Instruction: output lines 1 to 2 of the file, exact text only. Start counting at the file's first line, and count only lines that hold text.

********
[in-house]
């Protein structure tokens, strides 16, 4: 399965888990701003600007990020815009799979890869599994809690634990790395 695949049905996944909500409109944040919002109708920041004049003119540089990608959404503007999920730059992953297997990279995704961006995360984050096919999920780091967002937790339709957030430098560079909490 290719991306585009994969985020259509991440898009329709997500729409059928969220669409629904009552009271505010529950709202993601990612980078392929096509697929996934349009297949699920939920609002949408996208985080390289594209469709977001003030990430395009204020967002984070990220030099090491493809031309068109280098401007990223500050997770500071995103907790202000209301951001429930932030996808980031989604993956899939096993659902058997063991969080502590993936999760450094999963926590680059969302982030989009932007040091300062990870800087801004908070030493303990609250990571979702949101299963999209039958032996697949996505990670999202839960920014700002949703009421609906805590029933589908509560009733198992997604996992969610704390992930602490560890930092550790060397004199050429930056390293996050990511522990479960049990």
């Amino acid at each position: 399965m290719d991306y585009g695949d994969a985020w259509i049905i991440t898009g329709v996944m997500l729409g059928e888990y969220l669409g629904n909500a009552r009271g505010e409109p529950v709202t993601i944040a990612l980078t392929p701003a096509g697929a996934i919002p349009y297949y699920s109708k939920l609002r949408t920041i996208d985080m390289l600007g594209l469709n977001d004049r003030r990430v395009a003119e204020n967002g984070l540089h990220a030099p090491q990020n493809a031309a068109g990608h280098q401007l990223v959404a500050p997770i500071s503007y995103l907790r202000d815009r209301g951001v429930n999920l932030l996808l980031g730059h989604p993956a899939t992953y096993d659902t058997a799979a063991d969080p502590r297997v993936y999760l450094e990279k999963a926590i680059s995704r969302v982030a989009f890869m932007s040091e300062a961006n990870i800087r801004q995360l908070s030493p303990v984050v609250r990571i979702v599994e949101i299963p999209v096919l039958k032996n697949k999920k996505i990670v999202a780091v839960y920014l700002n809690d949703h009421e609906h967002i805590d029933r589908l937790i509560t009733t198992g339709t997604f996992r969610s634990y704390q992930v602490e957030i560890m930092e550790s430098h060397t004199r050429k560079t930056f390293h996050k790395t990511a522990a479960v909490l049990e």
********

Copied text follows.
[in-house]
């Protein structure tokens, strides 16, 4: 399965888990701003600007990020815009799979890869599994809690634990790395 695949049905996944909500409109944040919002109708920041004049003119540089990608959404503007999920730059992953297997990279995704961006995360984050096919999920780091967002937790339709957030430098560079909490 290719991306585009994969985020259509991440898009329709997500729409059928969220669409629904009552009271505010529950709202993601990612980078392929096509697929996934349009297949699920939920609002949408996208985080390289594209469709977001003030990430395009204020967002984070990220030099090491493809031309068109280098401007990223500050997770500071995103907790202000209301951001429930932030996808980031989604993956899939096993659902058997063991969080502590993936999760450094999963926590680059969302982030989009932007040091300062990870800087801004908070030493303990609250990571979702949101299963999209039958032996697949996505990670999202839960920014700002949703009421609906805590029933589908509560009733198992997604996992969610704390992930602490560890930092550790060397004199050429930056390293996050990511522990479960049990």